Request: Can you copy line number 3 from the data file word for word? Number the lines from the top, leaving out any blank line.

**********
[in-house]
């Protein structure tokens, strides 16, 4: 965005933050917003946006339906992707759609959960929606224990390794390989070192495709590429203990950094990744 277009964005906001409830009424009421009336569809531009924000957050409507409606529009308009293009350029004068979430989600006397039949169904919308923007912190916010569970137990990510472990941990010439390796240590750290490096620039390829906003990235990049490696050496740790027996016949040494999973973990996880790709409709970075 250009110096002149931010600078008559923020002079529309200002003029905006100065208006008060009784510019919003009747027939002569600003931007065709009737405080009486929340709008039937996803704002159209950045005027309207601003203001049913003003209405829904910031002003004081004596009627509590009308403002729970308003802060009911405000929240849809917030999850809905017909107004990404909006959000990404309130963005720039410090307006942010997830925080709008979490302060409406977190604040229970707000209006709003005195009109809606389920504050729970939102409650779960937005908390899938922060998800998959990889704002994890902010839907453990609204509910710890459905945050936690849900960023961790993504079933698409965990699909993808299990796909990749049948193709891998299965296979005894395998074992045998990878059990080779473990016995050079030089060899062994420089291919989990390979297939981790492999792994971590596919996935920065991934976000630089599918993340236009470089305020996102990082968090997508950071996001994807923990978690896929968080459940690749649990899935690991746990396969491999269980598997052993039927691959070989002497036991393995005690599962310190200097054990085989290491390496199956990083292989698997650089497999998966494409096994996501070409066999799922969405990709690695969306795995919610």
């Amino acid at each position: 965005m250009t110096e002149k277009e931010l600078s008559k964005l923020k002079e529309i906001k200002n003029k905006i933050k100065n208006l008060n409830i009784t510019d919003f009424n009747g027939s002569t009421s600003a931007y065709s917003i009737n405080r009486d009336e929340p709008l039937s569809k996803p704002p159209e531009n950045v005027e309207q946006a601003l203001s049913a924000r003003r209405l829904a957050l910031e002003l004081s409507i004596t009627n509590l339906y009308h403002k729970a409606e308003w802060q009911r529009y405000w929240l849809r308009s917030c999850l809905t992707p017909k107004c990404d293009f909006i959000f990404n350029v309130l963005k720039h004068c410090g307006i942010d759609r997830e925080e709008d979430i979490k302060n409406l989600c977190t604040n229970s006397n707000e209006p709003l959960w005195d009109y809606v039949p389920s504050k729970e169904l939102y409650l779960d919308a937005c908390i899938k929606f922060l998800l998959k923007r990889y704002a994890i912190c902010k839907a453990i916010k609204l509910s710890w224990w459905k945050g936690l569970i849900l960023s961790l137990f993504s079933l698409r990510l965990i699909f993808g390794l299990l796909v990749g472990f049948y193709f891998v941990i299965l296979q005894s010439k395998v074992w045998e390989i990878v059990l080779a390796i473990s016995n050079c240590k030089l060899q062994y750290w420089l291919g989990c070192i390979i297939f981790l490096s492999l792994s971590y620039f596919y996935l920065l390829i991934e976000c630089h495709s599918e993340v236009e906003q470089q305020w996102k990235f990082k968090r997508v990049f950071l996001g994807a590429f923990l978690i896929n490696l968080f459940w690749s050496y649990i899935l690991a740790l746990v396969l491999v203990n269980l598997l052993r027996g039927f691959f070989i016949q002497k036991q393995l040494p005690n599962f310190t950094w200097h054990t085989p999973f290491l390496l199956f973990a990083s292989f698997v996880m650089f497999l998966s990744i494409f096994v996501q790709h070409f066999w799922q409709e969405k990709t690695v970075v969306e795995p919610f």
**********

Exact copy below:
């Amino acid at each position: 965005m250009t110096e002149k277009e931010l600078s008559k964005l923020k002079e529309i906001k200002n003029k905006i933050k100065n208006l008060n409830i009784t510019d919003f009424n009747g027939s002569t009421s600003a931007y065709s917003i009737n405080r009486d009336e929340p709008l039937s569809k996803p704002p159209e531009n950045v005027e309207q946006a601003l203001s049913a924000r003003r209405l829904a957050l910031e002003l004081s409507i004596t009627n509590l339906y009308h403002k729970a409606e308003w802060q009911r529009y405000w929240l849809r308009s917030c999850l809905t992707p017909k107004c990404d293009f909006i959000f990404n350029v309130l963005k720039h004068c410090g307006i942010d759609r997830e925080e709008d979430i979490k302060n409406l989600c977190t604040n229970s006397n707000e209006p709003l959960w005195d009109y809606v039949p389920s504050k729970e169904l939102y409650l779960d919308a937005c908390i899938k929606f922060l998800l998959k923007r990889y704002a994890i912190c902010k839907a453990i916010k609204l509910s710890w224990w459905k945050g936690l569970i849900l960023s961790l137990f993504s079933l698409r990510l965990i699909f993808g390794l299990l796909v990749g472990f049948y193709f891998v941990i299965l296979q005894s010439k395998v074992w045998e390989i990878v059990l080779a390796i473990s016995n050079c240590k030089l060899q062994y750290w420089l291919g989990c070192i390979i297939f981790l490096s492999l792994s971590y620039f596919y996935l920065l390829i991934e976000c630089h495709s599918e993340v236009e906003q470089q305020w996102k990235f990082k968090r997508v990049f950071l996001g994807a590429f923990l978690i896929n490696l968080f459940w690749s050496y649990i899935l690991a740790l746990v396969l491999v203990n269980l598997l052993r027996g039927f691959f070989i016949q002497k036991q393995l040494p005690n599962f310190t950094w200097h054990t085989p999973f290491l390496l199956f973990a990083s292989f698997v996880m650089f497999l998966s990744i494409f096994v996501q790709h070409f066999w799922q409709e969405k990709t690695v970075v969306e795995p919610f």